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LONDON-French insurer AXA-UAP Group and French bank Banque Paribas have formed a joint venture to provide alternative risk financing products to large European companies with complex risks.

AXA Paribas Alternative Risk Finance, the Paris-based company, is owned equally by the two partners and will bring the combined expertise of AXA-UAP and Paribas to a number of areas.

These include: risk analysis of the client's balance sheet; devising the appropriate risk products or packages for the client's needs in collaboration with the underwriters of AXA Global Risks when insurance capacity is limited or unavailable; and conception and implementation of products using Banque Paribas' access to the capital markets.

Marc Romano is chief executive officer of the new company.

He previously headed large corporate risks at UAP and carried out the strategic studies leading to the creation of AXA Paribas Alternative Risk Finance.

Mr. Romano said AXA-UAP and Paribas had been looking at ways of working together since the end of 1996. They decided on a permanent joint venture with a dedicated team combining work previously done by AXA Global Risks and Paribas' derivatives department, rather than merely working together on a case-by-case basis.

Services of the new company will center on consulting as well as research and marketing of structured products that combine both insurance and financial contracts.

The range of products offered includes:

Cash-flow management products. The joint venture will offer finite risk and financial insurance products with a duration of several years, including both a risk transfer dimension and a proposal for financing the part of the risk the client retains.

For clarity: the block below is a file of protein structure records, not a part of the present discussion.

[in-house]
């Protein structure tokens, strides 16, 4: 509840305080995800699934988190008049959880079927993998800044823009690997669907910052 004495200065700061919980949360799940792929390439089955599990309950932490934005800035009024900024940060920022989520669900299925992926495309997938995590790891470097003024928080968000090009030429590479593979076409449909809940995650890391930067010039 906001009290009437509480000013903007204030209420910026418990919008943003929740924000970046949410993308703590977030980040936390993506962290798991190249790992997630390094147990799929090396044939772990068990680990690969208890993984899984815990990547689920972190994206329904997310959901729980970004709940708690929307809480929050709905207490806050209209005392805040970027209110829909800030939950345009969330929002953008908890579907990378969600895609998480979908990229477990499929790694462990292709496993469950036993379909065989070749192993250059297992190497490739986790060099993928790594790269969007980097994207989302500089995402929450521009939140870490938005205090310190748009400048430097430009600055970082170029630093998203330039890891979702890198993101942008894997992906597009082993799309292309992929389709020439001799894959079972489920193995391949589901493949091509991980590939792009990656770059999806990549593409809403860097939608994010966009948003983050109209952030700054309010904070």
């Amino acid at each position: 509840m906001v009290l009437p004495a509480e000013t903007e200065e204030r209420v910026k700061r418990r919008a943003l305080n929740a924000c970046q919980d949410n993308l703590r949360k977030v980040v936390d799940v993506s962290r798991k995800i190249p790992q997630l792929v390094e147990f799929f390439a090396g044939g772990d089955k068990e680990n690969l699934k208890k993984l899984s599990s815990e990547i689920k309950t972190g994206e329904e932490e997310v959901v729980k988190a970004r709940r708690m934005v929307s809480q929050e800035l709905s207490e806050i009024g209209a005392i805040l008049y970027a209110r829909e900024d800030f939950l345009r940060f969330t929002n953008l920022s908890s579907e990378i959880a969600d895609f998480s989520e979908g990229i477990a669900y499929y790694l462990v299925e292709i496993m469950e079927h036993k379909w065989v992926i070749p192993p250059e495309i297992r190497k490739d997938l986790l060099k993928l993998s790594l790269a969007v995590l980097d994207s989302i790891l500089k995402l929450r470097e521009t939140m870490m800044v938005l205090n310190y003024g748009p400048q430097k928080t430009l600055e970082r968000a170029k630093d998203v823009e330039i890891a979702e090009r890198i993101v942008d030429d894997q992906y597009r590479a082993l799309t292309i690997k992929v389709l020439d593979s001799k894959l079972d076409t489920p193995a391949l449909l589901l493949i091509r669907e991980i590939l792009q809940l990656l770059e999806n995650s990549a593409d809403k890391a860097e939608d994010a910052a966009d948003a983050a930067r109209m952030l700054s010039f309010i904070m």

According to Richard Turrin, head of risk advisory in New York for Banque Paribas, clients can choose how much risk they wish to transfer to AXA-UAP within the limitations of what is available in the market.

According to Mr. Turrin, clients would be assisted in financing retentions "through every conceivable financing mechanism available to a major bank."

Two-stage products combining a financial risk-such as interest rates or commodities, Mr. Turrin said-with an insurance risk.

An example would be a currency exposure protection on the deductible of the contract expressed in U.S. dollars for a French firm. When the contract is initiated the deductible is determined in dollars taking account of the dollar/franc exchange rate at that time. A policy offering currency exposure protection would protect the client if exchange rates were to move adversely by the time a claim occurred.

Capacity products. These enable the capacities required by the client to be bought directly on the financial market, such as in the form of lending securities on which the coupon is related to the client's loss experience or a product comprising a share issue option exercisable in the event of a catastrophic loss.

The joint venture is the result of studies AXA Global Risks and the UAP Group undertook last year that showed large companies are moving away from traditional insurance in favor of products with a strong financial component. As a result, companies intending to provide solutions must combine both financial and insurance knowledge, Mr. Romano said during a press conference in London.

While the alternative risk financing market already is mature in the United States, it still is emerging in the United Kingdom, France and Germany, where 83% of Europe's large industrial risks are concentrated.

In Europe, 40% of the total premium volume paid by the 1,000 largest companies could be addressed by alternative risk financing, Mr. Romano estimated.

The services of AXA Paribas Alternative Risk Finance will be marketed through brokers, and Mr. Romano says there already is a substantial market in the client lists of the joint venture's two parent companies.

AXA Paribas Alternative Risk Finance so far has no clients of its own, but "we have some prospects," Mr. Romano said.

While the venture initially will target European-based companies, it later will extend its marketing efforts to U.S. and Japanese companies, Mr. Romano added.